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Kennedy Assassination

Single Bullet Theory

Kennedy Assassination

November 22, 1963
November 23, 1963
November 24, 1963
November 25, 1963
Lee Harvey Oswald

Kennedy Family Tree

Single Bullet Theory

Kennedy Gravesite

Personal Accounts

John F. Kennedy's
Inaugural Address


Kennedy, Lincoln similarities

SOUND FILES
Inaugural Address (13 MB )
"Ask not..." excerpt
Official death announcement
Cronkite - Kennedy shot
Cronkite - Kennedy dead
Oswald shot NBC TV
Oswald shot CBS TV






For Lee Harvey Oswald to have been the lone gunman, you have to accept that only 3 shots were fired. After all, only 3 casing were found in the Texas School Depository. Plus you have the problem of how long it takes to get each new shot fired from the bolt-action Mannlicher-Carcano rifle found there.

The chief proponent of the single bullet theory was the Warren Commission's junior counsel, Arlen Specter, now U.S. Senator from Pennsylvania. His thesis was adopted by the Warren Commission which allowed for thier conclusion that Lee Harvey Oswald acted alone in assassinating President John F. Kennedy.

The single bullet theory says that one bullet hit Kennedy in the back, exited his neck and then continued on to hit Connally in the back, wrist and leg. The bullet eventually falls out of Connally's leg and onto his stretcher at Parkland.

The found "magic bullet" is in near perfect condition. It is a one inch long, copper jacketed, lead core, 6.5 mm rifle bullet.

The single bullet theory proposes three shots:
   1. Misses limousine completely
   2. The magic bullet hitting Kennedy and Connally
   3. The fatal head shot to President Kennedy

Further, the shots all came from the rear according to the Warren Commission. As you have guessed, the now famous grassy knoll was ahead of President Kennedy.

Both John and Nellie.Connolly were certain that the Governor was hit by a second shot. They never waivered in this. They say they heard the first shot, reacted to it and then Governor Connally was shot. Inasmuch as bullets travel faster than sound, they reason that they are correct about the Governor being hit by a second bullet.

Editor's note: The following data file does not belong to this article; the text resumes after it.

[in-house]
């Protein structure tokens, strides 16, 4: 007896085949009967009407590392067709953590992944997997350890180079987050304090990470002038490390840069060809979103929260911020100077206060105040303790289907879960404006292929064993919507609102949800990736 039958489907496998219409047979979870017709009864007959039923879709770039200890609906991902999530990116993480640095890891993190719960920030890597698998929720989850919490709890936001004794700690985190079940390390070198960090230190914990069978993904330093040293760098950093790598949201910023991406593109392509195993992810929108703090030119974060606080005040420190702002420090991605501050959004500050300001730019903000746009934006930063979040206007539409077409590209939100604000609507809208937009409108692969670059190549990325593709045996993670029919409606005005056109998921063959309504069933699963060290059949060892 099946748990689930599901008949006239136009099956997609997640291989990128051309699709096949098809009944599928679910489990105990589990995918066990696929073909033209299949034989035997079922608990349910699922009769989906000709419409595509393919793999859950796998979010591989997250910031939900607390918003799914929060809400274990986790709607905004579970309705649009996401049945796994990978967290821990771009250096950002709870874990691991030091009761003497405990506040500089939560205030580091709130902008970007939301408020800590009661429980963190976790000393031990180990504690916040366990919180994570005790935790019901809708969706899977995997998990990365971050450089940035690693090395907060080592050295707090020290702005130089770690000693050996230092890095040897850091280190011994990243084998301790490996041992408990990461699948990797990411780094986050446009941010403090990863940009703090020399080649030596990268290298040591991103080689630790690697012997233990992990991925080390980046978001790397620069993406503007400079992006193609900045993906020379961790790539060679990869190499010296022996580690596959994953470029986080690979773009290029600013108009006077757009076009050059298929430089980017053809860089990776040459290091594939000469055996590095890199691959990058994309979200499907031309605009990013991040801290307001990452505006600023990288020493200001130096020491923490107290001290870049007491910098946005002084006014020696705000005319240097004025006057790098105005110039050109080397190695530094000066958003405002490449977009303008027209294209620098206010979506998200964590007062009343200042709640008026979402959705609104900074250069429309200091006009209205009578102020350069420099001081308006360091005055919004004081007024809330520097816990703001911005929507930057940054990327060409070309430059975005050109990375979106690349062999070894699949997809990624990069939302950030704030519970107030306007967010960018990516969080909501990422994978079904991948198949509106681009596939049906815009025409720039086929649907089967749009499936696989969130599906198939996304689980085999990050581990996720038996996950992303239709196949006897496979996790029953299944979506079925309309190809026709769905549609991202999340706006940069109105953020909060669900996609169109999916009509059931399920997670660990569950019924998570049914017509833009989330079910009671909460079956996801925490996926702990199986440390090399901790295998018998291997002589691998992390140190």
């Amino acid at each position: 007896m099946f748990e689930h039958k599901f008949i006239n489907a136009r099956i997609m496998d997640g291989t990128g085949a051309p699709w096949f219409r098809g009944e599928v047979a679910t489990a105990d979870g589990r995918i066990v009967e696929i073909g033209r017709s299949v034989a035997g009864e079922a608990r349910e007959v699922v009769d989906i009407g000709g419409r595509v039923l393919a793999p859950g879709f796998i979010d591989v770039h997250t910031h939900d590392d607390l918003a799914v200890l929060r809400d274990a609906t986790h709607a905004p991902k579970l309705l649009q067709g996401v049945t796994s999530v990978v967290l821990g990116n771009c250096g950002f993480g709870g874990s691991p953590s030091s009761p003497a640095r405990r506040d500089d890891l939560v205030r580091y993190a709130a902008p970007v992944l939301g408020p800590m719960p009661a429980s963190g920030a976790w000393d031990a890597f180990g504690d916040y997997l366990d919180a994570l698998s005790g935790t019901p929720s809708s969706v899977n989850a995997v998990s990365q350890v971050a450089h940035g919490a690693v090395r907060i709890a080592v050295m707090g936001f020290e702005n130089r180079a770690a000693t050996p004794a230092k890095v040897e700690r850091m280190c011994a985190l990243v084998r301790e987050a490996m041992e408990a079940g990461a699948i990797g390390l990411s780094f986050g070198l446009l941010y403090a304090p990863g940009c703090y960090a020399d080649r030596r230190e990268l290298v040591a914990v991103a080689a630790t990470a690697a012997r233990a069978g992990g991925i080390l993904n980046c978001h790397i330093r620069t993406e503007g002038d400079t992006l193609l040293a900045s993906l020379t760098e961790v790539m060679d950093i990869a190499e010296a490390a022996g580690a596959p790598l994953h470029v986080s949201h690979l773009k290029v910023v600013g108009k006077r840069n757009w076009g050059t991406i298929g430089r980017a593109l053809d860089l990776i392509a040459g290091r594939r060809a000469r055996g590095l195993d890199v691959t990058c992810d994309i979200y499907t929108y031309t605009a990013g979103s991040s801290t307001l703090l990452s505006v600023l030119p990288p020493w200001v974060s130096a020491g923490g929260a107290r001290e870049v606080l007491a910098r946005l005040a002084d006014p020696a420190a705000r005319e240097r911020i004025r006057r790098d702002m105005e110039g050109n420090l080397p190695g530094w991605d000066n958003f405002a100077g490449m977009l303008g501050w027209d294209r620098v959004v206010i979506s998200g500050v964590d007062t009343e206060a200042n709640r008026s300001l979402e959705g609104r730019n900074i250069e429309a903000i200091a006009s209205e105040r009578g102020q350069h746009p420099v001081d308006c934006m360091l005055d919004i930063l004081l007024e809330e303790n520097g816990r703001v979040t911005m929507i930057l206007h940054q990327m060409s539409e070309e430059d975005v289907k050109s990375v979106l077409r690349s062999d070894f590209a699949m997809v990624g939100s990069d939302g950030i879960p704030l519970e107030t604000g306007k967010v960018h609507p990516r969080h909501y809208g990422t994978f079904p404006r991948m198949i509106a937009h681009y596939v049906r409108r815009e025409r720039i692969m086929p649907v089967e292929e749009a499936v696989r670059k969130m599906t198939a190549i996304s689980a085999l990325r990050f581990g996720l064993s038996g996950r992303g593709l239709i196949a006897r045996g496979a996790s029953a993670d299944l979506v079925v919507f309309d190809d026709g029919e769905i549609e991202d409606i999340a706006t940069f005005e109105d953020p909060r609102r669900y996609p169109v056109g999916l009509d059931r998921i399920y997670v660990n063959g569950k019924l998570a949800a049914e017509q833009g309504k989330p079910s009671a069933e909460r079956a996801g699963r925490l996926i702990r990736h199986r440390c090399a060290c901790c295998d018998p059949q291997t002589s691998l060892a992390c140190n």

Nellie Connally talked to LIFE magazine in 1966. "As far as the the first two shots go," she says, " my memory is divided into four distinct events. First I heard the shot, or a strange loud noise - I'm not that expert on rifles - back behind us. Then next I turned to my right and saw the President gripping at his throat. Then I turned back toward John, and I heard the second shot that hit John...I must have been looking right at him when it hit because I saw him recoil to the right...so you see I had time to look at the President after he was already hit, then turn and see John hit by a second shot. Then of course, he slumped and I reached to pull him toward me."

No effort will be made here to interpret the data. The object is to acquaint the reader with the much discussed single bullet theory. However, pictures of the bullet and the assumed fragments exist and those are presented here for you to form your own opinion. In short, your guess is probably as good as mine.

The magic bullet is offically known as CE 399 as part of the Warren Commission exhibits. The photos below are cropped versions of those photos now housed in the National Archives.

So the question is...could this bullet have done all that damage?
Nellie Connally
From Love Field: Our Final Hours with President John F. Kennedy
by Nellie Connally

CE 399 The Magic Bullet
various angles
CE 399 Fragments  
magic Bullet
magic Bullet
magic Bullet
magic Bullet
CE 399 fragment
CE 399 fragment

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